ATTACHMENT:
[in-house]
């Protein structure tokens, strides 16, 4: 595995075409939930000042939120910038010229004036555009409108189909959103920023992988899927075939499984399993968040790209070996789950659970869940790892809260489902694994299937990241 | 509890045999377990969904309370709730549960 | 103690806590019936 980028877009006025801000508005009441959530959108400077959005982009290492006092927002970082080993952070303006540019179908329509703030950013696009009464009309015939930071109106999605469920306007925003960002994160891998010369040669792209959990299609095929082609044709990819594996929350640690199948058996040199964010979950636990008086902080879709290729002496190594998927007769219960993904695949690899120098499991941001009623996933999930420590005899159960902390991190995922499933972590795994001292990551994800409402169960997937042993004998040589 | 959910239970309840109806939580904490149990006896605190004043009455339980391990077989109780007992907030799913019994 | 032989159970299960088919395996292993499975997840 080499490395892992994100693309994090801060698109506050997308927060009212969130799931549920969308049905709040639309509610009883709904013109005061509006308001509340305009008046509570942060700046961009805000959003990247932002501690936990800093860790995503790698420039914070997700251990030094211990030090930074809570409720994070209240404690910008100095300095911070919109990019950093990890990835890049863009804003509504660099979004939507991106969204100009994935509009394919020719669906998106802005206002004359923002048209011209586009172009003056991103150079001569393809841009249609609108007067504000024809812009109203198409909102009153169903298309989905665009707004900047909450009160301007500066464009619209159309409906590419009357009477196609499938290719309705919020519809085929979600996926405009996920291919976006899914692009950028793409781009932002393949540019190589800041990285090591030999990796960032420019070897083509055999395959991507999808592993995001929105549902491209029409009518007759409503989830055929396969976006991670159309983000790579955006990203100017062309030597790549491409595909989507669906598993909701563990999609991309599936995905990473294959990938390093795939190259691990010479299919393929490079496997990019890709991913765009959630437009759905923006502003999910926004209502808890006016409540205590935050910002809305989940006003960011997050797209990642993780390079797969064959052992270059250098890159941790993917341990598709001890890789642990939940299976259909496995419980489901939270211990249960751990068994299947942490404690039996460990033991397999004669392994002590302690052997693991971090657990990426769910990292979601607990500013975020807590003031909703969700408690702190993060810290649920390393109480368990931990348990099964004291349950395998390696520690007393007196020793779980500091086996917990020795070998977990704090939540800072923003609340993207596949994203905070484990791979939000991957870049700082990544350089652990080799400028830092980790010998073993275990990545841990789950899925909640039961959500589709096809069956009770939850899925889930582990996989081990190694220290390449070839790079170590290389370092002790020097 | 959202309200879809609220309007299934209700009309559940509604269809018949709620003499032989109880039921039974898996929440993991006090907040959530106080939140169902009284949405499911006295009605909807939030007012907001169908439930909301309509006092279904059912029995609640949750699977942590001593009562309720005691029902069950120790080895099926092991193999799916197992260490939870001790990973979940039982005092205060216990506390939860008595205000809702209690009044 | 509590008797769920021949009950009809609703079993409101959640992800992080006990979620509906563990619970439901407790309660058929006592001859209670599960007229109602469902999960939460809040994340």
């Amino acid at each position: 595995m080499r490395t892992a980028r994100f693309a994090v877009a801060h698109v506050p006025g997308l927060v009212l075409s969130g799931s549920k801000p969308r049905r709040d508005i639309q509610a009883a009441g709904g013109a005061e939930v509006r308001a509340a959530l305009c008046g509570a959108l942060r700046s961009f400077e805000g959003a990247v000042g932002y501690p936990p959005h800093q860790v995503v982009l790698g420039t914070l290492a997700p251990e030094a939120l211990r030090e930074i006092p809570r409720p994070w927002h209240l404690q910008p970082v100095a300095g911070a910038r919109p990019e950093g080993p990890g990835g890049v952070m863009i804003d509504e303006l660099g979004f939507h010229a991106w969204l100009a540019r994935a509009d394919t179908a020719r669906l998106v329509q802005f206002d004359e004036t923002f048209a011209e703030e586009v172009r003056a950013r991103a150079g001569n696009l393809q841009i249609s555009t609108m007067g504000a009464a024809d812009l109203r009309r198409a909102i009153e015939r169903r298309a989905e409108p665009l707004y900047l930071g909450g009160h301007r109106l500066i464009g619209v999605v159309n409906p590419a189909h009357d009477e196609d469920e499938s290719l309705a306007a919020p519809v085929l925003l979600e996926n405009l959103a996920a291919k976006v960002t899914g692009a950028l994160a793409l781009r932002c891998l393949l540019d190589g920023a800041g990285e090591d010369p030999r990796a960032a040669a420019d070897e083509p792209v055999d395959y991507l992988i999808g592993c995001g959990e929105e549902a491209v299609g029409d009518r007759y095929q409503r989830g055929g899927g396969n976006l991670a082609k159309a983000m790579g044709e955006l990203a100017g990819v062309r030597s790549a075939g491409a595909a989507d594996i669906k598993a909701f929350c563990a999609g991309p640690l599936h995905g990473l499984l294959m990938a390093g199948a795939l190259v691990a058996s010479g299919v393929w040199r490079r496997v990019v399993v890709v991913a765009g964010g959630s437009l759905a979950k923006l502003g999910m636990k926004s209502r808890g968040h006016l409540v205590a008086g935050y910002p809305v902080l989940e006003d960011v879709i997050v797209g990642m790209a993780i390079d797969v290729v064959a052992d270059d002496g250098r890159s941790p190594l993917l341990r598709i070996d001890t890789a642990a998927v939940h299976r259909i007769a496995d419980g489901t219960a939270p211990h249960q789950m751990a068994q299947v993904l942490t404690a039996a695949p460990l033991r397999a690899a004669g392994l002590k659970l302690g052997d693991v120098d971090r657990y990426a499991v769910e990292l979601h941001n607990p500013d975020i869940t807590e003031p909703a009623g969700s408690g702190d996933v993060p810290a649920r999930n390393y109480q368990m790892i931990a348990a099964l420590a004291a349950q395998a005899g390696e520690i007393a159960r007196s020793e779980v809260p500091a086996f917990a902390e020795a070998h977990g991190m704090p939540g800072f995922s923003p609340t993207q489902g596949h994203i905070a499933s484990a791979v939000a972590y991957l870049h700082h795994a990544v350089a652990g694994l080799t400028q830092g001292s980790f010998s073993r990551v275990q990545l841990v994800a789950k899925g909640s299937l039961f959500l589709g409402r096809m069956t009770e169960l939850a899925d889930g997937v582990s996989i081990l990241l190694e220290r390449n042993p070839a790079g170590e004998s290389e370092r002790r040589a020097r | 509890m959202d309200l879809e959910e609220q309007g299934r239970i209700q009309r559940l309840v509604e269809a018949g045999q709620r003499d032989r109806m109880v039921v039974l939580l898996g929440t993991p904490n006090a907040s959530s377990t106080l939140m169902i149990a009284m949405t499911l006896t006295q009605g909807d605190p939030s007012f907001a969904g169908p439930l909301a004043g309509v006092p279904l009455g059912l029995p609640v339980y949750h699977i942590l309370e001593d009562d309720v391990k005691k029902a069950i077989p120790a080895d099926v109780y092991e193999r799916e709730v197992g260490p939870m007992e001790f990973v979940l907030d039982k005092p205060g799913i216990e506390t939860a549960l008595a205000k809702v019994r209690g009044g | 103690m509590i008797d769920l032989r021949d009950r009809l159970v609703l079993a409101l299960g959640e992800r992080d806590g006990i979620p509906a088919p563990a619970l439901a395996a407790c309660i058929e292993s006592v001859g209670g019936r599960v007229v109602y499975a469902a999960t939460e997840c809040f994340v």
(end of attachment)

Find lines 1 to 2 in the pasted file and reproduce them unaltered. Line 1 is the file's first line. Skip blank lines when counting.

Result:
[in-house]
């Protein structure tokens, strides 16, 4: 595995075409939930000042939120910038010229004036555009409108189909959103920023992988899927075939499984399993968040790209070996789950659970869940790892809260489902694994299937990241 | 509890045999377990969904309370709730549960 | 103690806590019936 980028877009006025801000508005009441959530959108400077959005982009290492006092927002970082080993952070303006540019179908329509703030950013696009009464009309015939930071109106999605469920306007925003960002994160891998010369040669792209959990299609095929082609044709990819594996929350640690199948058996040199964010979950636990008086902080879709290729002496190594998927007769219960993904695949690899120098499991941001009623996933999930420590005899159960902390991190995922499933972590795994001292990551994800409402169960997937042993004998040589 | 959910239970309840109806939580904490149990006896605190004043009455339980391990077989109780007992907030799913019994 | 032989159970299960088919395996292993499975997840 080499490395892992994100693309994090801060698109506050997308927060009212969130799931549920969308049905709040639309509610009883709904013109005061509006308001509340305009008046509570942060700046961009805000959003990247932002501690936990800093860790995503790698420039914070997700251990030094211990030090930074809570409720994070209240404690910008100095300095911070919109990019950093990890990835890049863009804003509504660099979004939507991106969204100009994935509009394919020719669906998106802005206002004359923002048209011209586009172009003056991103150079001569393809841009249609609108007067504000024809812009109203198409909102009153169903298309989905665009707004900047909450009160301007500066464009619209159309409906590419009357009477196609499938290719309705919020519809085929979600996926405009996920291919976006899914692009950028793409781009932002393949540019190589800041990285090591030999990796960032420019070897083509055999395959991507999808592993995001929105549902491209029409009518007759409503989830055929396969976006991670159309983000790579955006990203100017062309030597790549491409595909989507669906598993909701563990999609991309599936995905990473294959990938390093795939190259691990010479299919393929490079496997990019890709991913765009959630437009759905923006502003999910926004209502808890006016409540205590935050910002809305989940006003960011997050797209990642993780390079797969064959052992270059250098890159941790993917341990598709001890890789642990939940299976259909496995419980489901939270211990249960751990068994299947942490404690039996460990033991397999004669392994002590302690052997693991971090657990990426769910990292979601607990500013975020807590003031909703969700408690702190993060810290649920390393109480368990931990348990099964004291349950395998390696520690007393007196020793779980500091086996917990020795070998977990704090939540800072923003609340993207596949994203905070484990791979939000991957870049700082990544350089652990080799400028830092980790010998073993275990990545841990789950899925909640039961959500589709096809069956009770939850899925889930582990996989081990190694220290390449070839790079170590290389370092002790020097 | 959202309200879809609220309007299934209700009309559940509604269809018949709620003499032989109880039921039974898996929440993991006090907040959530106080939140169902009284949405499911006295009605909807939030007012907001169908439930909301309509006092279904059912029995609640949750699977942590001593009562309720005691029902069950120790080895099926092991193999799916197992260490939870001790990973979940039982005092205060216990506390939860008595205000809702209690009044 | 509590008797769920021949009950009809609703079993409101959640992800992080006990979620509906563990619970439901407790309660058929006592001859209670599960007229109602469902999960939460809040994340």